- The Washington Times - Wednesday, September 17, 2008

NEW YORK (AP) Wall Street plunged again Wednesday, with anxieties about the financial system still running high even after the government bailed out the insurer American International Group Inc. The Dow Jones industrial average dropped more than 340 points.

The Federal Reserve is giving a two-year, $85 billion loan to AIG in exchange for a nearly 80 percent stake in the insurer, after it lost billions in the risky business of insuring against bond defaults. Wall Street had feared that the conglomerate, which has its tentacles in various financial services industries around the world, would follow the investment bank Lehman Brothers Holdings Inc. into bankruptcy.

“We dodged a bullet, but we want to make sure it’s a complete ceasefire,” said Jack A. Ablin, chief investment officer at Harris Private Bank, noting that AIG still needs to unwind its investment positions, sell off assets, and possibly get more cash.

Furthermore, the two independent Wall Street investment banks left standing Goldman Sachs Group Inc. and Morgan Stanley remain under scrutiny, as does Washington Mutual Inc., the country’s largest thrift bank. Morgan Stanley revealed its quarterly earnings early late Tuesday, posting a better-than-expected 7 percent slide in fiscal third-quarter profit. It insisted that it is surviving the credit crisis that has ravaged many of its peers.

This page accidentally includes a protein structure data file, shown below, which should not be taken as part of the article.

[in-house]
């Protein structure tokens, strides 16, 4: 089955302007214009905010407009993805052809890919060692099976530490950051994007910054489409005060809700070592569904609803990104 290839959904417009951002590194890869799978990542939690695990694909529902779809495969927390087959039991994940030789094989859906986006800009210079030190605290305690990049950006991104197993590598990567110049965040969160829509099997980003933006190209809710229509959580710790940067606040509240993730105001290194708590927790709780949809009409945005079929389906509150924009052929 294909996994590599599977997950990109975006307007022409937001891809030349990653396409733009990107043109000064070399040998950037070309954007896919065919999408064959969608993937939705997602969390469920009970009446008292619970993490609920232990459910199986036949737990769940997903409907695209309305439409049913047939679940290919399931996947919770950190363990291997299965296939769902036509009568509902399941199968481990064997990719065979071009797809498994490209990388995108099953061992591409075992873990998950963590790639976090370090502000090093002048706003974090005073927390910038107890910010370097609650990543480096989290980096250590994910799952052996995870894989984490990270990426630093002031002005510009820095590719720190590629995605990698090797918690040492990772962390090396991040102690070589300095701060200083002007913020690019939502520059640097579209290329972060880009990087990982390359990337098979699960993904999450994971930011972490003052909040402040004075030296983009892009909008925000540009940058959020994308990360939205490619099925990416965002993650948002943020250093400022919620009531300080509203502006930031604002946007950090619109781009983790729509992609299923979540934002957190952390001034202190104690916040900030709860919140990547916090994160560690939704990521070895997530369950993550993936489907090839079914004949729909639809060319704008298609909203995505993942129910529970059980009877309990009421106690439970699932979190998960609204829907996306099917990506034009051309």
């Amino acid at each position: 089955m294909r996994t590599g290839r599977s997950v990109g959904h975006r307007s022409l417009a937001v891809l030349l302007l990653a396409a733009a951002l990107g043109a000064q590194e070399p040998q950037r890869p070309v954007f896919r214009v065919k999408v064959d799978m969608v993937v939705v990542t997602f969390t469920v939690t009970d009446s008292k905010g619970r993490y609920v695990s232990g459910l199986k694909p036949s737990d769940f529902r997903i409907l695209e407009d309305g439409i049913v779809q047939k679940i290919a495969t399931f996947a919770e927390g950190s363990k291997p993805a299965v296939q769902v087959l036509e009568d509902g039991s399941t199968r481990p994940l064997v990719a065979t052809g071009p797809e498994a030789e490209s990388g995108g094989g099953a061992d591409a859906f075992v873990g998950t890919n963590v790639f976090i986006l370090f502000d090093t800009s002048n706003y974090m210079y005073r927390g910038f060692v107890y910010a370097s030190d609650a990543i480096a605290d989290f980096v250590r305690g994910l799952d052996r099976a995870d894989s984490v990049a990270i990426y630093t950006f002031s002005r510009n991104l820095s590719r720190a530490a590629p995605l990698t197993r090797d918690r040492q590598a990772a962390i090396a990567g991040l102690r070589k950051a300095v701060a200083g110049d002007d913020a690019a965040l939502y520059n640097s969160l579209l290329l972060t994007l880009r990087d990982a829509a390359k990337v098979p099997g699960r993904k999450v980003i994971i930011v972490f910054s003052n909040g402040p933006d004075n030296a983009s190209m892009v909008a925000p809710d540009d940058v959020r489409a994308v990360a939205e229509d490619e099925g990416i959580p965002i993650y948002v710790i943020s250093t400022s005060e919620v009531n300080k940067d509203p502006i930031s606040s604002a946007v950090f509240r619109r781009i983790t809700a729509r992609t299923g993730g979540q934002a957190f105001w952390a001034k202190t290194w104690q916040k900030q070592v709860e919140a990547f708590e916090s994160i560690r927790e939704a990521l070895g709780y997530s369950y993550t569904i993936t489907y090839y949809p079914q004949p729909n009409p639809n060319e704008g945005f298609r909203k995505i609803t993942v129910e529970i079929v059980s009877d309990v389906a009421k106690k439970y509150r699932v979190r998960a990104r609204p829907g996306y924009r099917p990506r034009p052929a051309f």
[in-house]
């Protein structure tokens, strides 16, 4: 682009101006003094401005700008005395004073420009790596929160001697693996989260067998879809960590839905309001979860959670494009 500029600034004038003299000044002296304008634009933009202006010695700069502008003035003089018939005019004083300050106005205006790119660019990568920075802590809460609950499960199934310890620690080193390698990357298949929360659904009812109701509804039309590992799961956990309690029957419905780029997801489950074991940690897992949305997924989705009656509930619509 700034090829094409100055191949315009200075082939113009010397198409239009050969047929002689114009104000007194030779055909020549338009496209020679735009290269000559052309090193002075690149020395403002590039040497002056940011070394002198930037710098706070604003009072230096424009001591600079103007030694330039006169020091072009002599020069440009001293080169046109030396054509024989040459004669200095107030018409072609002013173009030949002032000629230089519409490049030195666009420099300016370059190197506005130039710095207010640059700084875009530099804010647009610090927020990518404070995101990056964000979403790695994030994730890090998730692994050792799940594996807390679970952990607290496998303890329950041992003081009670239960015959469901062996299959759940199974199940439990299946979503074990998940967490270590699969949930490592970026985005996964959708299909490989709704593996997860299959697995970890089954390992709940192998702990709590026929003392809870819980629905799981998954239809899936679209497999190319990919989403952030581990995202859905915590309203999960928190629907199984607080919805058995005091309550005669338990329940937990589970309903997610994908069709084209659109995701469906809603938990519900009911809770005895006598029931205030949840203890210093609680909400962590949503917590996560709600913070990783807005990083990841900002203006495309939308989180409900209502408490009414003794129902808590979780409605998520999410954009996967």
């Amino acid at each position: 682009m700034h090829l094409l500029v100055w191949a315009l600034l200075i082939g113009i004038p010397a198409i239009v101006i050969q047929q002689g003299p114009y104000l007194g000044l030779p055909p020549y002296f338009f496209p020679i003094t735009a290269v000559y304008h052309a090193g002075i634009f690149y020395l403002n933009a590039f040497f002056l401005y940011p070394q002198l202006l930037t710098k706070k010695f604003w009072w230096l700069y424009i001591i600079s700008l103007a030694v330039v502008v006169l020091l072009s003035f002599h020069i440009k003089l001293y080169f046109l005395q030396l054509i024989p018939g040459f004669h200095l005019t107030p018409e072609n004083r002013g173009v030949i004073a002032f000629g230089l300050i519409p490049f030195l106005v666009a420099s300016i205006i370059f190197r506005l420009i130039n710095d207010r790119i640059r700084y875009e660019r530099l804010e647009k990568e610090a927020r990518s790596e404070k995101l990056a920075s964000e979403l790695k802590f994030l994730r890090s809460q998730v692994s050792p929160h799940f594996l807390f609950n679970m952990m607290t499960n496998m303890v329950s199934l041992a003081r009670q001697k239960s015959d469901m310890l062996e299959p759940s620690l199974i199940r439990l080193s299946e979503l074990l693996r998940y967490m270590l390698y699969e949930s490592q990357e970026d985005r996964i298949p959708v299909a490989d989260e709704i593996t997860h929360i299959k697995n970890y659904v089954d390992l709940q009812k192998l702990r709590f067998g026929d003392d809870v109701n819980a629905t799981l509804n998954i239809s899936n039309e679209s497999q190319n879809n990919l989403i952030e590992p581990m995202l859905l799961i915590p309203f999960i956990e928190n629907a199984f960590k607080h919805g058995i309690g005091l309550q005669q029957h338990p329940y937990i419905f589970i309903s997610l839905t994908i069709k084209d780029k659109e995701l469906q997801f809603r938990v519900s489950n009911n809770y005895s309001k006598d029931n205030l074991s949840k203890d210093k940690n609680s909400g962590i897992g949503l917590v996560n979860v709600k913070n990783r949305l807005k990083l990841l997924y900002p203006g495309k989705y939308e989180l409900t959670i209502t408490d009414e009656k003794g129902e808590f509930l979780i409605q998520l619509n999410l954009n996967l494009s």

Related stories: How Wall St. meltdown affects Main St.

Housing construction plummets 62 pct. in August

Lehman filed for bankruptcy protection on Monday, and by late Tuesday had sold its North American investment banking and trading operations to Barclays, Britain’s third-largest bank, for the bargain price of $250 million. Over the weekend, Merrill Lynch, the world’s largest brokerage, sold itself in a last-ditch effort to avoid failure to Bank of America Corp.

The ongoing troubles in the financial sector could exacerbate the problems facing the weak U.S. economy, given that individuals and businesses rely on the nation’s money centers to borrow from.

The Commerce Department reported Wednesday that new home construction fell by 6.2 percent in August to 895,000 units, the slowest building pace since January 1991. Slumping demand for houses, sinking home prices and mortgage defaults have been the catalysts behind Wall Street’s turmoil and the risky mortgage-backed assets held by the nation’s banks are not apt to regain in value until the housing market turns around.

A day after Wall Street regained some of Monday’s nosedive, the Dow fell 346.69, or 3.13 percent, to 10,712.33. The blue-chip index is down more than 5 percent on the week, and has fallen more than 23 percent since reaching a record close of 14,164.53 on Oct. 9 last year.

Broader stock indicators also fell. The Standard & Poor’s 500 index dropped 45.94, or 3.79 percent, to 1,167.66, while the Nasdaq composite index fell 82.37, or 3.73 percent, to 2,121.53.

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